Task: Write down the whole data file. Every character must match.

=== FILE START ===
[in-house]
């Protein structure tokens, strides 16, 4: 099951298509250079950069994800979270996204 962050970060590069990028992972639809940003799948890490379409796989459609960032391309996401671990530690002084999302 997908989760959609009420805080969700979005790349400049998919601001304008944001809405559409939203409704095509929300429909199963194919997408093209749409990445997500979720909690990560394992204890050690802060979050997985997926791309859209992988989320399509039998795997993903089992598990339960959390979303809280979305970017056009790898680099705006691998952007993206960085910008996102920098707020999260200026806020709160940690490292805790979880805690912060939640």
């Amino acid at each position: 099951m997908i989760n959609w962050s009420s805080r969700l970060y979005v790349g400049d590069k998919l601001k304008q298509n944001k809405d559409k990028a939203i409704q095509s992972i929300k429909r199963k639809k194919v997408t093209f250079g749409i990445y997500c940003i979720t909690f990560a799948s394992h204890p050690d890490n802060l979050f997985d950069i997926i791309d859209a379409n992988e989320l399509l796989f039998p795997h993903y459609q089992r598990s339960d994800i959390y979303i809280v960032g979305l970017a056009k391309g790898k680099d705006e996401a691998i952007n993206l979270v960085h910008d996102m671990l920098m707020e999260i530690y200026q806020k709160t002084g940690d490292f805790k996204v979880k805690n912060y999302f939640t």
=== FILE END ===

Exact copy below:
[in-house]
């Protein structure tokens, strides 16, 4: 099951298509250079950069994800979270996204 962050970060590069990028992972639809940003799948890490379409796989459609960032391309996401671990530690002084999302 997908989760959609009420805080969700979005790349400049998919601001304008944001809405559409939203409704095509929300429909199963194919997408093209749409990445997500979720909690990560394992204890050690802060979050997985997926791309859209992988989320399509039998795997993903089992598990339960959390979303809280979305970017056009790898680099705006691998952007993206960085910008996102920098707020999260200026806020709160940690490292805790979880805690912060939640």
């Amino acid at each position: 099951m997908i989760n959609w962050s009420s805080r969700l970060y979005v790349g400049d590069k998919l601001k304008q298509n944001k809405d559409k990028a939203i409704q095509s992972i929300k429909r199963k639809k194919v997408t093209f250079g749409i990445y997500c940003i979720t909690f990560a799948s394992h204890p050690d890490n802060l979050f997985d950069i997926i791309d859209a379409n992988e989320l399509l796989f039998p795997h993903y459609q089992r598990s339960d994800i959390y979303i809280v960032g979305l970017a056009k391309g790898k680099d705006e996401a691998i952007n993206l979270v960085h910008d996102m671990l920098m707020e999260i530690y200026q806020k709160t002084g940690d490292f805790k996204v979880k805690n912060y999302f939640t």